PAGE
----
Polydom/SVEP1 is a ligand for integrin α9β1.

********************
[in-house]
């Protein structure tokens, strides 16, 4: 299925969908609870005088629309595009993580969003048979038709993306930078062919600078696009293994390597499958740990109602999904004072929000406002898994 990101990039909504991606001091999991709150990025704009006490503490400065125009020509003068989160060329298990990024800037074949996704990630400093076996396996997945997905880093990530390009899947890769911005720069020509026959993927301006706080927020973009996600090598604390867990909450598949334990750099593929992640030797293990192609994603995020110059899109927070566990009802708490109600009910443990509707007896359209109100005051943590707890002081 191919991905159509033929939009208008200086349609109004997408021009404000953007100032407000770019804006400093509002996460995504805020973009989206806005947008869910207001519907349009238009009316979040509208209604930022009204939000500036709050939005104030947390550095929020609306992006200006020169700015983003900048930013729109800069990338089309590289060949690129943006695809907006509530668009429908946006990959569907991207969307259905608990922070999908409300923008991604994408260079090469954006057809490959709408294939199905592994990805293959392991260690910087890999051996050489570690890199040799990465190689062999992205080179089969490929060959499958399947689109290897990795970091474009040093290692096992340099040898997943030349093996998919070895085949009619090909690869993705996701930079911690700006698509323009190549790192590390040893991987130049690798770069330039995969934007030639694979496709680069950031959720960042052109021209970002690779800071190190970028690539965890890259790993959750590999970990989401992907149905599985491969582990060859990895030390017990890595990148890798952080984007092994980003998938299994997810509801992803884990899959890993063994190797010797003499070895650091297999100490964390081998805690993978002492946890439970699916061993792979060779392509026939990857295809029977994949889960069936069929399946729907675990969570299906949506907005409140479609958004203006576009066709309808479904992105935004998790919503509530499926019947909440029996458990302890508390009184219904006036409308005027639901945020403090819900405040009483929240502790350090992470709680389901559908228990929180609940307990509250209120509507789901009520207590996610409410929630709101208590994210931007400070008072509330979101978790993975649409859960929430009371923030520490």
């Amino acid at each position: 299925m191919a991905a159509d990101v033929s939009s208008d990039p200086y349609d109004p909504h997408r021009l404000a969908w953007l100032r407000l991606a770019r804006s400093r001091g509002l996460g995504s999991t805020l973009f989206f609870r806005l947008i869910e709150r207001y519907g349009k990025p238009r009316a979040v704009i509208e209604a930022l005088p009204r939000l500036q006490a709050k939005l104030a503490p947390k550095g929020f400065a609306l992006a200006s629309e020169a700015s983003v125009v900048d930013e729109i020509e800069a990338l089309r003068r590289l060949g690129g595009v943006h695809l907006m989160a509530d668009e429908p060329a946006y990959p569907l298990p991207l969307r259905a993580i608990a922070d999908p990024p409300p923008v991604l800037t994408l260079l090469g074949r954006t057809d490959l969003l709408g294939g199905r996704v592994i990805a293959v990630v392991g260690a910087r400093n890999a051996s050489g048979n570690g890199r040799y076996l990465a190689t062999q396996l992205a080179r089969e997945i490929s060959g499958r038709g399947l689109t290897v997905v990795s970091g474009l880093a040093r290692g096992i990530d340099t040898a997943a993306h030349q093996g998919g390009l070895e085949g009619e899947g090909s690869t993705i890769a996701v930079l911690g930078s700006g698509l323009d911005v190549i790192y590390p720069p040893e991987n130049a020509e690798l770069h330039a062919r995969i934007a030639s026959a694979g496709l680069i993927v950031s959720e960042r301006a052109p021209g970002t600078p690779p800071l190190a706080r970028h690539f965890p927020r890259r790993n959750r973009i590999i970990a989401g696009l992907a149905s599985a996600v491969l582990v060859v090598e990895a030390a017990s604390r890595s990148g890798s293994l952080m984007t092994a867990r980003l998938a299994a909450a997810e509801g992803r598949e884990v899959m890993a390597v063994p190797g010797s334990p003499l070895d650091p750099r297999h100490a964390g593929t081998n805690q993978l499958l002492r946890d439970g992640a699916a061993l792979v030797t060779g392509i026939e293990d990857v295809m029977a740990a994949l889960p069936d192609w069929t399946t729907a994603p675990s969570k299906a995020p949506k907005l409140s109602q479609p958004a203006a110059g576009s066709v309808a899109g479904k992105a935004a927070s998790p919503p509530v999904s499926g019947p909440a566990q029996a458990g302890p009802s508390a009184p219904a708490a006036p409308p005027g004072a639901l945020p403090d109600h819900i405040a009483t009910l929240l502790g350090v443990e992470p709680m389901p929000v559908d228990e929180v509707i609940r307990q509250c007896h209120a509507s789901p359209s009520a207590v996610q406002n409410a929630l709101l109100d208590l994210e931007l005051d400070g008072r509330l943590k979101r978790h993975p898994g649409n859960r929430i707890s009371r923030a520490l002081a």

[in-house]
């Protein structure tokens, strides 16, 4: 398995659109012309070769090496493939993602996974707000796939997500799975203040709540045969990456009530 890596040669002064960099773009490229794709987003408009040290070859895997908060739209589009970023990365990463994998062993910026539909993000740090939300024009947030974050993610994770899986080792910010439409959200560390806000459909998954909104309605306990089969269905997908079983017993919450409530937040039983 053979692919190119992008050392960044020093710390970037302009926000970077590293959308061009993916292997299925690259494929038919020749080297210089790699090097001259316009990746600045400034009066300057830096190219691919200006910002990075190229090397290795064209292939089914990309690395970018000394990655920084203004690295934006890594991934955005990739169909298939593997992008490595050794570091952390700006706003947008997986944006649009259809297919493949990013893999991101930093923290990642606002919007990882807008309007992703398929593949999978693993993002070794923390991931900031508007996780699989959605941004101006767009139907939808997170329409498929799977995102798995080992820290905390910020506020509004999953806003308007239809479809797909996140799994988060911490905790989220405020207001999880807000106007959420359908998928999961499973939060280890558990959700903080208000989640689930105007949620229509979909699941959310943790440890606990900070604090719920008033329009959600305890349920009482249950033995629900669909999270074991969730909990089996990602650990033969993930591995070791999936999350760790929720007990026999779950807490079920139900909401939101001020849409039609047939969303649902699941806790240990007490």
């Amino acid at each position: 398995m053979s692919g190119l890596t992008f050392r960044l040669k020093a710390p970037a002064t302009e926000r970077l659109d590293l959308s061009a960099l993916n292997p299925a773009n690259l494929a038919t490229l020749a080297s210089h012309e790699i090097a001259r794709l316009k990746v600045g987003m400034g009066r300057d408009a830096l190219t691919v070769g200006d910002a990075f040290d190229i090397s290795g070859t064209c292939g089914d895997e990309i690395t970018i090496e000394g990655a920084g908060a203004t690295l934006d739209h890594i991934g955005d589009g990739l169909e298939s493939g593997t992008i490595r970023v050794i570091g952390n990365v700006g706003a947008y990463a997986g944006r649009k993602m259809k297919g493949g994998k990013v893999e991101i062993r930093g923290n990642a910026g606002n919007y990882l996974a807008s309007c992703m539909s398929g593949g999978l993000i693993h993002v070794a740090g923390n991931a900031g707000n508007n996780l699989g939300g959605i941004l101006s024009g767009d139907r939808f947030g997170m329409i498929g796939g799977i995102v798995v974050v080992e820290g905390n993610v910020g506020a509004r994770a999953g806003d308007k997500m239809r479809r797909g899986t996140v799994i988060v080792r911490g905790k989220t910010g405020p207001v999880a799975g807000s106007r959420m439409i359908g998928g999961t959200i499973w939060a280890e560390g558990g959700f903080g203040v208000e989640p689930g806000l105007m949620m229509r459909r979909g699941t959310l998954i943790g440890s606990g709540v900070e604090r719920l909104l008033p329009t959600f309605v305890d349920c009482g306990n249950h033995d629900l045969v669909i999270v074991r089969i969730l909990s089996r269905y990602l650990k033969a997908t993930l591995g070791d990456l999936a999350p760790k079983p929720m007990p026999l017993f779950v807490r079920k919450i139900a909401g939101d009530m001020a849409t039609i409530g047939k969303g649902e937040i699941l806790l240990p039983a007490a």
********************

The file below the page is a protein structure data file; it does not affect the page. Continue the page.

ABSTRACT A variety of proteins, including tenascin-C and osteopontin, have been identified as ligands for integrin α9β1. However, their affinities for integrin α9β1 are apparently much lower than those of other integrins (e.g. α3β1, α5β1, and α8β1) for their specific ligands, leaving the possibility that physiological ligands for integrin α9β1 still remain unidentified. In this study, we found that polydom (also named SVEP1) mediates cell adhesion in an integrin α9β1-dependent manner and binds directly to recombinant integrin α9β1 with an affinity that far exceeds those of the known ligands. Using a series of recombinant polydom proteins with N-terminal deletions, we mapped the integrin-binding site to the 21st complement control protein domain. Alanine-scanning mutagenesis revealed that the EDDMMEVPY sequence (amino acids 2636-2644) in the 21st complement control protein domain was involved in the binding to integrin α9β1 and that Glu(2641) was the critical acidic residue for the integrin binding. The importance of this sequence was further confirmed by integrin binding inhibition assays using synthetic peptides. Immunohistochemical analyses of mouse embryonic tissues showed that polydom colocalized with integrin α9 in the stomach, intestine, and other organs. Furthermore, in situ integrin α9β1 binding assays using frozen mouse tissues showed that polydom accounts for most, but not all, of the integrin α9β1 ligands in tissues. Taken together, the present findings indicate that polydom is a hitherto unknown ligand for integrin α9β1 that functions as a physiological ligand in vivo.